First off, restaurant insurance brokers and an insurance agent are not the same thing. Brokers help you find an insurer and coverage that work for your business. They can help you make and manage claims but beyond that, they do not face any liability for the risks that come with your policy. They represent you, not the company, in their dealings. Generally, this means that they are specialized in insuring the area you are working in. They have an expertise about companies in the market and the policies they offer.
There are a few basic types of insurance that you might be told to get by your restaurant insurance broker. First is property insurance. This is protection in case of fire or any other events that damage the property of your restaurant. You have to be careful, as it may not cover natural disasters (like commercial flood insurance), so you may have to add that on. Generally, it covers the furniture, property inside the building or owned by the restaurant, and the building itself.
There is also general liability insurance, which is a broad protection in case someone gets injured in your establishment. This is protection against any lawsuit that may come your way for any claims customers or third parties have against your restaurant. They can range anywhere from around $500 to $6000 in annual premiums, so it’s important to have a broker who can help you shop around for the lowest price and most effective treatment. This also inclides food poisoning insurance.
If you have a bar in your establishment or serve alcohol in any capacity, a liquor liability policy is a good idea for you to have, and your broker may recommend focusing on companies who can offer that. Liquor liability is required by most states for restaurants with a liquor liability and protects against lawsuit by the state in the event an intoxicated customer breaks the law, damages any property, or injures another person later on.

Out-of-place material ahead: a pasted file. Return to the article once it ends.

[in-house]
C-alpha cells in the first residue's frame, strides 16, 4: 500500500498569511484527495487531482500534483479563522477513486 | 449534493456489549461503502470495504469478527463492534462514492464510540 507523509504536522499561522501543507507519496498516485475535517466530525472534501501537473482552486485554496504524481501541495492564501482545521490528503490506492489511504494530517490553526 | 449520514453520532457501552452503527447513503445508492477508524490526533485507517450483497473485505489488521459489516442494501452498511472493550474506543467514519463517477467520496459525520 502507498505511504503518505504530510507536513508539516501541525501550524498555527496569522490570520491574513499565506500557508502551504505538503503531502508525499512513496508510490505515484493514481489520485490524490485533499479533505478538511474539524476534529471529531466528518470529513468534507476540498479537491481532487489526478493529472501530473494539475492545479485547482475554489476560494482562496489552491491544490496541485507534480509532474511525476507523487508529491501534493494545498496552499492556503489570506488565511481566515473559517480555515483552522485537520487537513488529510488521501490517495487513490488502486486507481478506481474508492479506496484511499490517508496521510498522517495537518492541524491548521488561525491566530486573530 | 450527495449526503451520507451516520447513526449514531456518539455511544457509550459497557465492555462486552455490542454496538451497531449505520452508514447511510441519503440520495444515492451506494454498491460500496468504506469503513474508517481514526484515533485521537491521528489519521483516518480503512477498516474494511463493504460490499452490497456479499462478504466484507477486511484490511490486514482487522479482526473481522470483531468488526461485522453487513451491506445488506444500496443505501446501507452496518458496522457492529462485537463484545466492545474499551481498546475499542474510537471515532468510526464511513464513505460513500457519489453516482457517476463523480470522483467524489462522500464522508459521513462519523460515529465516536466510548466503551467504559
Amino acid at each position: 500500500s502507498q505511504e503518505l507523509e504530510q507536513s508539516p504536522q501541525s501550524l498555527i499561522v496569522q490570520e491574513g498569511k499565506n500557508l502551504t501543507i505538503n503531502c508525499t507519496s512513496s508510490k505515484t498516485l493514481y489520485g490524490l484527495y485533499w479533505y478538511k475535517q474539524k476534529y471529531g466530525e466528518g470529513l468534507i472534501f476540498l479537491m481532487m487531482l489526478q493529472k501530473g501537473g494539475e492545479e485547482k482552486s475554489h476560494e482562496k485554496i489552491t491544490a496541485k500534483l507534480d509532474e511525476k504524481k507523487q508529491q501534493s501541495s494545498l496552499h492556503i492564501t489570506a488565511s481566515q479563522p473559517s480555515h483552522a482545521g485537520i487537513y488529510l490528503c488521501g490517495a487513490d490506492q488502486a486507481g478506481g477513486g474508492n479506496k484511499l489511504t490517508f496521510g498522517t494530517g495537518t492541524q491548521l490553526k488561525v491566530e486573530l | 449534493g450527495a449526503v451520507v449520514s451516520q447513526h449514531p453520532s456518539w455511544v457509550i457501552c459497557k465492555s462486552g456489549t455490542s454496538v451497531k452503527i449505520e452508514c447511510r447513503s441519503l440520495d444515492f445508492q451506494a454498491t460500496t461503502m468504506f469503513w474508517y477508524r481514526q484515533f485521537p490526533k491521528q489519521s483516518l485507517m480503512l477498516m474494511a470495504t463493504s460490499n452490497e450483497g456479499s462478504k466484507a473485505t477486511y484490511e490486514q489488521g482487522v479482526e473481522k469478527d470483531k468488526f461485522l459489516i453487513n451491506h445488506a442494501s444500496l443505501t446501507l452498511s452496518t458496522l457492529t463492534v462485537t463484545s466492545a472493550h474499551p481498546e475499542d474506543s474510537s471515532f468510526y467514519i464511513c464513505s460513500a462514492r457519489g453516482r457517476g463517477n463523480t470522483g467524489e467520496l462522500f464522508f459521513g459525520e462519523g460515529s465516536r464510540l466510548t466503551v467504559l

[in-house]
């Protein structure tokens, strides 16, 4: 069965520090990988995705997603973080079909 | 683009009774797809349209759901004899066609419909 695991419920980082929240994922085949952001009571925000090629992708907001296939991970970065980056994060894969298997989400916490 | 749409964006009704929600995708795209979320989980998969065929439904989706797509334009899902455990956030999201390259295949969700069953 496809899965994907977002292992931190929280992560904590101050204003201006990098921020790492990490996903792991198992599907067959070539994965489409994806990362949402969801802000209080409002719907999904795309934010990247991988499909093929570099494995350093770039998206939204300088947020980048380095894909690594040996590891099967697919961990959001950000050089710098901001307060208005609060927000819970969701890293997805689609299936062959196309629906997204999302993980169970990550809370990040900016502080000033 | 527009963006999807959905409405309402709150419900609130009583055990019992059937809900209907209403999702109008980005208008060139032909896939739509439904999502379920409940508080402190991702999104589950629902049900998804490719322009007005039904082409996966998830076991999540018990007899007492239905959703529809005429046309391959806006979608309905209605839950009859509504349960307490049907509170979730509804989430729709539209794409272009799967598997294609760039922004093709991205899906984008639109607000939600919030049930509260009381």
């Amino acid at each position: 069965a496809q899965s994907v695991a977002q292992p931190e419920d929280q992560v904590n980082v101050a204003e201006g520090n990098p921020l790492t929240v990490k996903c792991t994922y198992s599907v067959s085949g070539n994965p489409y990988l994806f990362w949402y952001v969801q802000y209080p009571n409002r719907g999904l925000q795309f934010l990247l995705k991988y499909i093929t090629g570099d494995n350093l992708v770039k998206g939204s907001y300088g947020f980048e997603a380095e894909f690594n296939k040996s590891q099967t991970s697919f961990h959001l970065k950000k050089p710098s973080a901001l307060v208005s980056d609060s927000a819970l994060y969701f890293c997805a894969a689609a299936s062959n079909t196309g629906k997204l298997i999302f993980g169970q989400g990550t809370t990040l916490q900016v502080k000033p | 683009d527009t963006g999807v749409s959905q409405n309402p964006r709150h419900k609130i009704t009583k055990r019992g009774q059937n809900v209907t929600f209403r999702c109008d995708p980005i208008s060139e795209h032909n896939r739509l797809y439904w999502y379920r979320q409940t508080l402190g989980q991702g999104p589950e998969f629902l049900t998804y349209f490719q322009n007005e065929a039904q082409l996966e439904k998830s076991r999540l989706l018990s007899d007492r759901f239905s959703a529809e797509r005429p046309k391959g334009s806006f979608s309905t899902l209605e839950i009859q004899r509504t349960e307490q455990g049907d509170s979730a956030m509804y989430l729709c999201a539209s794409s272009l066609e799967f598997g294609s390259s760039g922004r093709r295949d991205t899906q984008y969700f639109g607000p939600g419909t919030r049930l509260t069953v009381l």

In many states, you also must make sure that your employees are covered against injuries. Many employers need to purchase workers compensation for restaurants to insure against any accidents that may occur to those who are working for them. This protects against lawsuits for medical expenses and lost wages but may also be included in a more general employee liability plan.
Your broker may propose several different models for you to choose from. Workers’ comp rates can differ depending on the type and size restaurant you are running, so be sure to ask your broker what compensation coverage would fit your business model the best.